Thursday, September 16, 2004

Fox Hunting

As much as I've tried to steer away from it, I can't help but write a few words about the fox hunting furore thats happened over the last few days.

Now, I'll nail my colours to the mast here and now: I dont believe in hunting with dogs. Believe me, I've thought about it. It's not because I'm working class, or because I'm not from the countryside and certainly not because I don't understand a different way of life. It's plainly and simply because I've yet to see an argument to convince me that killing a fox with a Dog is necessary.

It comes down to 3 basic questions. I dont believe this is simplifying it, although the debate does need simplifying.

The first question for me is: Is fox hunting a sport, or is it a necessary act? I used to work near Melton Mowbray, long considered the hunting centre of the UK and CJ still lives near there. I have seen and been held up by enough hunts to know that the people participating in it aren't doing something that is purely a chore or something that is a service to the countryside, they are also doing it for pleasure and entertainment. It's hand in hand if anything. If it was simply a job to be done, then why the hoardes of spectators or why the dressing up? Setting animals on other animals with gory death an unavoidable end result solely on one side, while
people watch is not a sport. It just isn't. If the argument is that it's a sport then banning it is a no-brainer.

We'll assume then that it is a neccesary act. Therefore the second question must be: does the fox population actually need controlling?

Foxes may be vermin and may be a pest, but lets understand that it's their nature to pillage. As it is a Cats nature to catch Birds. Foxes may need controlling but surely there are better ways to deal with it than chasing them through the countryside until they collapse with fatigue only to be disembowelled by the closely following pack of dogs. There simply has to be a better way than that.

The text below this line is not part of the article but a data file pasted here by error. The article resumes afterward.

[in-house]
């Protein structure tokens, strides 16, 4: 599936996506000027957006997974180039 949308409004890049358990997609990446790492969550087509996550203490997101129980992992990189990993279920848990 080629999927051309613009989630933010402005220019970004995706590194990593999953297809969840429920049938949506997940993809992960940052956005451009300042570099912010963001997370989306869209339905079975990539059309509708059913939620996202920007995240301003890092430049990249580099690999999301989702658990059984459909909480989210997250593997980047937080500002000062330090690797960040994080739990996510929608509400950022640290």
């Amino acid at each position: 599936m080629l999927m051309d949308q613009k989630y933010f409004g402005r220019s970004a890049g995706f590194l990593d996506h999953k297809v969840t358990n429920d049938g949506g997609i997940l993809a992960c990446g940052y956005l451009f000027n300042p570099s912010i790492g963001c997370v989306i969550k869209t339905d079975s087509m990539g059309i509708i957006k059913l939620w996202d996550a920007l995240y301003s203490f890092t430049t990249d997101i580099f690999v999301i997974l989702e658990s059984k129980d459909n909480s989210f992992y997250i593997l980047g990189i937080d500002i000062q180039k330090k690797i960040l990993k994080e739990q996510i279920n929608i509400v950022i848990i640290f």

I dont know if the population does need controlling, foxes don't affect my life but I can imagine that there are some people whose life is made worse by these animals. Some reports say the population does need culling, some reports say the opposite. The slant all depends on the sponsors of the reports. But the crux of the matter is that if the fox population doesn't need controlling then there is absolutely no need for this pastime.

Lets assume again that it does need controlling, so the final question asks whether hunting with Dogs is cruel. If the answer is No then let it carry on by all means. But if the answer is yes then it has to be banned. This is the fundamental question. I find it hard to believe that it isn't cruel.

The Countryside Alliance will tell you that people will lose their jobs as a result of a ban on fox hunting, that Dogs will need to be put down and that people's way of life will be altered. This is all very sad and I sympathise with the people involved. But it is plainly and simply a matter of what is right and what is wrong, you cannot let something that is wrong carry on because of the consequences of stopping it. Yes, bear them in mind and make allowances for a smooth transition, but still stop it all the same. It's like not stopping capital punishment because the hangman will lose his job. You just cannot operate a society like that. What is right must be King.

People will try and muddy the waters and change the debate to a Town v country debate or a class war or a personality battle. It's none of these things, it's about right and wrong in a civilised society. They will also bring up the Fishing argument, ban one and ban them all they say, that may be the case in the future. They may also mention that the government should have other priorities, but lets not forget that it was part of the mandate on which this government was elected on. They may mention that it's taking valuable parliamentary time up, but remember that the Conversatives have consistently stalled the bill in the past by submitting numerous amendments.

This has now become democracy in action, it is the will of the people and the will of the people we elect to make our decisions. None of the rhetoric and periphery arguments must be allowed to detract from the main argument or move the debate off course.